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converts, in the absence of philosophic arguments, only by the testimony of some miraculous proof.

It is easy to talk of the pure and austere morals of the Christians as one of the reasons of the progress of the Gospel. It is a delightful and a copious theme, but never could it háve contributed to the general propagation of the faith.: The Christians were not allowed to possess any virtues. They were held as 'atheists, as immoral, as impure ; and their character, therefore, would not attract, but rather repel, the penitent, whilst he who professed and called himself a Christian would be bound in obedience to his faith to be holy above all, and yet be accounted a sinner above all. In a word, he would have to undergo the difficulties, without receiving the rewards of virtue in the life that now is ; and it is plain that he would never trust to the promises of reward in the life to come, without some undeniable proof of the truth and authority of the book in which they were written.

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The union and discipline of the Christian body too, if truly it did exist, whence could it arise, in early times, and whilst the Gospel was neither protected nor ruled by the state, and when there were no Acts of Uniformity to compel, nor any undeviating forms of faith to regulate assent,

- if not from union of sentiment; and whence that universal harmony of opinion, if not from a conviction of the divine infallibility of some common document to which they appealed and from which they drew their doctrines ?

We are told of the miraculous powers ascribed to the primitive Church, and I have reserved the consideration of this cause, as the most important, to the last. Now I ask, if it be possible that miraculous powers could be ascribed to the Church without being possessed by it? and if not, I shall be most ready to admit the operation of this cause.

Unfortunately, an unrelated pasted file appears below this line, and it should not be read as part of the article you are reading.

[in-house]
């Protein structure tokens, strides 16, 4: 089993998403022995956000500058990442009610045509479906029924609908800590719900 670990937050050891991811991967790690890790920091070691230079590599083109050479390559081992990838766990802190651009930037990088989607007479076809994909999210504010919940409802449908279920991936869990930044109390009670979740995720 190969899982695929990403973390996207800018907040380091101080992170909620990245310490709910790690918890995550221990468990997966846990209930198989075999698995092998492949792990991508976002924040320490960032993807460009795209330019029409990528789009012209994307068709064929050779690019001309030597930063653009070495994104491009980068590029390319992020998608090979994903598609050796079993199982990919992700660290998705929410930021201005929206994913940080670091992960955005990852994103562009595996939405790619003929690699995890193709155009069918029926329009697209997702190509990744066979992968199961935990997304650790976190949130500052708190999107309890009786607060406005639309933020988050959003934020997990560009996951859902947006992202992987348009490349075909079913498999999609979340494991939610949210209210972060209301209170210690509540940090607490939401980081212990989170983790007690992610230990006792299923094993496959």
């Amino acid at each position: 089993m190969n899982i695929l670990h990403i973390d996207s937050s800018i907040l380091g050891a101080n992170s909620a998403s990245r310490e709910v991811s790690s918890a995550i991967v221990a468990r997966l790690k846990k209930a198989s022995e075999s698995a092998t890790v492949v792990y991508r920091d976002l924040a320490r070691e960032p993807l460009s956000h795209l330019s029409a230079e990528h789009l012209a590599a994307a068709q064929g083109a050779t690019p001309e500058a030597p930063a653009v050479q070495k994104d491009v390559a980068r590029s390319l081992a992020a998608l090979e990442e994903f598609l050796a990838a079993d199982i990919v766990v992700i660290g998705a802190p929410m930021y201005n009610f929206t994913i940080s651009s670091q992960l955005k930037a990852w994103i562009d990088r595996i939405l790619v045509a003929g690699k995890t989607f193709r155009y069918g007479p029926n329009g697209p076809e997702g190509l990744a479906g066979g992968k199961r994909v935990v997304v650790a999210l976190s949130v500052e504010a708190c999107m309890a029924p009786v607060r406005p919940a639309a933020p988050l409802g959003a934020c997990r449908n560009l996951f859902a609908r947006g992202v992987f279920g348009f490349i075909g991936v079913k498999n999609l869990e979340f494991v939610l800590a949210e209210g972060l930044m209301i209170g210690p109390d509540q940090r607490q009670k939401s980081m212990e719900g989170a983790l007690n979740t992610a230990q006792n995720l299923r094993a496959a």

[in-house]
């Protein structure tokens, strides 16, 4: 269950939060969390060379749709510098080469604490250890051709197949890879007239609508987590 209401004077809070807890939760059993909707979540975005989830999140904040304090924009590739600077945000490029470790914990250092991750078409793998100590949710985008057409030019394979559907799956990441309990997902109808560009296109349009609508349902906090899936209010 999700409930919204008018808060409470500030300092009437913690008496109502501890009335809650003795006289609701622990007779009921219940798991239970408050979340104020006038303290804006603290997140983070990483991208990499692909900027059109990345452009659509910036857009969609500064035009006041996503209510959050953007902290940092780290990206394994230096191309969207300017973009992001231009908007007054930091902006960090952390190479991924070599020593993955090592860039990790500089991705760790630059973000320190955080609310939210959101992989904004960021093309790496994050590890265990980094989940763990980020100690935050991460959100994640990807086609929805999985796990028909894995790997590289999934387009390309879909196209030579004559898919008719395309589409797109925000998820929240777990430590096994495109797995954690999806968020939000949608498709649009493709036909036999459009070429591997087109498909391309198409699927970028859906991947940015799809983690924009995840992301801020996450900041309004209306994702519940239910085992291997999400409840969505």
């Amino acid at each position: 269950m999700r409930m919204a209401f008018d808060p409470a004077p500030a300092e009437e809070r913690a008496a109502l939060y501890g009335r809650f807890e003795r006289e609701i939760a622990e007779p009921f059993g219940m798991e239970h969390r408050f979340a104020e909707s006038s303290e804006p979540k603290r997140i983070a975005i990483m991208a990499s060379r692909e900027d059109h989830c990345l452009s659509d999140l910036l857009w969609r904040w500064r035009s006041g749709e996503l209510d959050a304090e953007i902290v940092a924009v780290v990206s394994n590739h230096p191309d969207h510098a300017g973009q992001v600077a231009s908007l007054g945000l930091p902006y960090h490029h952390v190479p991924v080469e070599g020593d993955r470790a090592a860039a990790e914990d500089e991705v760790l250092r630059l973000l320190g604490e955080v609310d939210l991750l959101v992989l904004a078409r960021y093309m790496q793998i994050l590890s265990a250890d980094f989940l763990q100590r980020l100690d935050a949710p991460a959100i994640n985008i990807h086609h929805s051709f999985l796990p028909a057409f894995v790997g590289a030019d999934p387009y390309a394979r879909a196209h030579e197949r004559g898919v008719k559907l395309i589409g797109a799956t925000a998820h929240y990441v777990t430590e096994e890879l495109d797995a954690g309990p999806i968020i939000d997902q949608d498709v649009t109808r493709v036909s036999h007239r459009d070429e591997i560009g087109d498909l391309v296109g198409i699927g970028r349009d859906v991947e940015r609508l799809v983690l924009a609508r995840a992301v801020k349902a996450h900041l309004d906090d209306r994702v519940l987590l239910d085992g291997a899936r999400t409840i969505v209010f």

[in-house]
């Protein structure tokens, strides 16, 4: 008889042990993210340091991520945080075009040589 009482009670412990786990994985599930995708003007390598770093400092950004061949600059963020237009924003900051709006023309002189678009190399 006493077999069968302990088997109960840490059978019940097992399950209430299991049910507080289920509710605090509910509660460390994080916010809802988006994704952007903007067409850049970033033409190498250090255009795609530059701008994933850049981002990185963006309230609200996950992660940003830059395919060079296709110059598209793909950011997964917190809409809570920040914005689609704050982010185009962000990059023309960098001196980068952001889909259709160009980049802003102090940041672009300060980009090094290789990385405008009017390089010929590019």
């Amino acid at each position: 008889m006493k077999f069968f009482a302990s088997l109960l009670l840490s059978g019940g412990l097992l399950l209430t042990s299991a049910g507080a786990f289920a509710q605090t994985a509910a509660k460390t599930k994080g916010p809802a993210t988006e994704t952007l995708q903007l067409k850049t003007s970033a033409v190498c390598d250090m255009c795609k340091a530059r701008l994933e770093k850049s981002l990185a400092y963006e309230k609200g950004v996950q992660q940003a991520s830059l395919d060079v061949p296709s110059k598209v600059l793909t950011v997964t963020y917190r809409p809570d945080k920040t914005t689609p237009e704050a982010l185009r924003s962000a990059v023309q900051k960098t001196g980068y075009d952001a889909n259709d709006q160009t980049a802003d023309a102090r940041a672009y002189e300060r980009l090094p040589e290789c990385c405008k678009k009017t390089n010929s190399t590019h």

Consider then the state of the world at the period in which Christianity appeared.

It was an age of scepticism and of the “ fashion of incredulity;" and one of the brightest ornaments of ancient philosophy gloried in the uncertainties of academic doubt. Why was this “ fashion of incredulity” suspended when applied to the Christian Church, - so far as even to ascribe to it miraculous powers. Surely the general habit of scepticism would have extended itself most eagerly to those powers, had they not been supported by some undeniable proof of their reality At no period can the unbelief of those who nega lect to inquire into any fact be construed into an argument against its truth. But in an age of scepticism and incredulity every single individual who believes in its occurrence affords a strong probability of his faith being founded on a solid basis.